You reach for your smart phone immediately upon waking. The Sleep Analyzer app recorded 35 “disturbances,” meaning you moved around a lot last night. You ponder the reasons while you fry two eggs, butter a slice of toast, Instagram it and record it on Calorie Tracker.
A half-naked stranger emerges from the bathroom. Oh, right. That happened. You check your sexual analytics from the night before on iMakeLove because, hey, there’s an app for that, too.
“We’re going through something incredibly disruptive that’s changing social norms,” says Nora Young, author of The Virtual Self: How Our Digital Lives Are Altering The World Around Us, which examines our obsession with “self-tracking” and how technology makes it increasingly automatic. The host of CBC Radio One’s technology show, Spark, speaks about your future on Sept. 28 and 29, as part of LitFest. In July, she broke from her European vacation to Skype with Avenue.
You say people are “drunk on numbers,” like analytics. Why?
We want things to be clear and certain, reducible and statistical. It’s kind of the overwhelming power of digital, which privileges numbers, things that can be kept in discreet ways. And, as we become more digital, we like what the computer likes. The mantra of business now is all about numbers and things that are clear and can be quantified, so things that can’t be quantified — like quality, like user-experience — risk falling off the table, not because they’re not important, but because they can’t be measured.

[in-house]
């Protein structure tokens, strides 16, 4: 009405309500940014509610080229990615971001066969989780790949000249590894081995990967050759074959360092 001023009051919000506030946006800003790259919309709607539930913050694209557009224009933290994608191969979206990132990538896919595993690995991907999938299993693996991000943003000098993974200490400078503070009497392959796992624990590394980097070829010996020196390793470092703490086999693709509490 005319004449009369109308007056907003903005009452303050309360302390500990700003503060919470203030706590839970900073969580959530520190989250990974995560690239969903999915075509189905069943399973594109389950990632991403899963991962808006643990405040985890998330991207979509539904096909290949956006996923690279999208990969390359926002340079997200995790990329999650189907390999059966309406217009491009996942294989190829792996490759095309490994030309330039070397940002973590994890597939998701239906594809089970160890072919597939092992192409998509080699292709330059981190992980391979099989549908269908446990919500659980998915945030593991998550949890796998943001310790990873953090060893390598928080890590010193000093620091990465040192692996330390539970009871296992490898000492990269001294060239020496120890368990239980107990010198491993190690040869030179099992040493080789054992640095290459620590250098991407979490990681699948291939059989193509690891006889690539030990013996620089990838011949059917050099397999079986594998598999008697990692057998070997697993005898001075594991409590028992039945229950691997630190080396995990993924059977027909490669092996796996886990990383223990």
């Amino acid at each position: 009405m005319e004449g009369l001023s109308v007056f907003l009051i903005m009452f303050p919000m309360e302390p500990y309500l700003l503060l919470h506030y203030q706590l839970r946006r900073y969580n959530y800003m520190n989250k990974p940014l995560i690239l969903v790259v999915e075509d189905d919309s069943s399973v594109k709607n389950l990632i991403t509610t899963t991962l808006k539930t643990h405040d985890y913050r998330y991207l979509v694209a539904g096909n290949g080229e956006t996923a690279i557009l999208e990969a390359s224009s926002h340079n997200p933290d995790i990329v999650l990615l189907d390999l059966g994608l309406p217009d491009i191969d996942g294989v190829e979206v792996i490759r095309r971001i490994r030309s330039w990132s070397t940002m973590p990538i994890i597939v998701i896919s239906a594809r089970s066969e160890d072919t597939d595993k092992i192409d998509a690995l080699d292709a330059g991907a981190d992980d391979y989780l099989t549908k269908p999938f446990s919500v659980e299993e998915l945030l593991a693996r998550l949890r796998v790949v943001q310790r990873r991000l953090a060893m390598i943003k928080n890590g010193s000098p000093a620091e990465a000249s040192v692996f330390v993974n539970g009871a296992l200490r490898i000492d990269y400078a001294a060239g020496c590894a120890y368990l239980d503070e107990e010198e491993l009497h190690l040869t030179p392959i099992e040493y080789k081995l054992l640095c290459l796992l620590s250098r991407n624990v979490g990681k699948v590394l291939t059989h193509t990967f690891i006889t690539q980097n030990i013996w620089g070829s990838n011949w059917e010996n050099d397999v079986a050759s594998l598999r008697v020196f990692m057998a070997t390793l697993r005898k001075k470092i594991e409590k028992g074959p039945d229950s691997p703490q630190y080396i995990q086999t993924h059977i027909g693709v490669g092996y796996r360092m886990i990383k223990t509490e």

I think they’d like to be the home for people’s virtual selves. At least from a corporate point of view, a lot of this is about who is going to be the trusted repository of all of that information. From a business perspective, that’s very interesting because, on one hand, there’s money to be made in “them there data points,” but on the other hand, you have to be the trusted keeper of people’s data.
Do you fear other unintended consequences for our virtualselves?
I fear we’ll stop paying attention to those things that digital doesn’t capture very well. All those things about what it feels like to be an embodied person and communicate with somebody that can’t be measured in discreet data points — the more we value the data, the less we value the things that can’t be captured that way.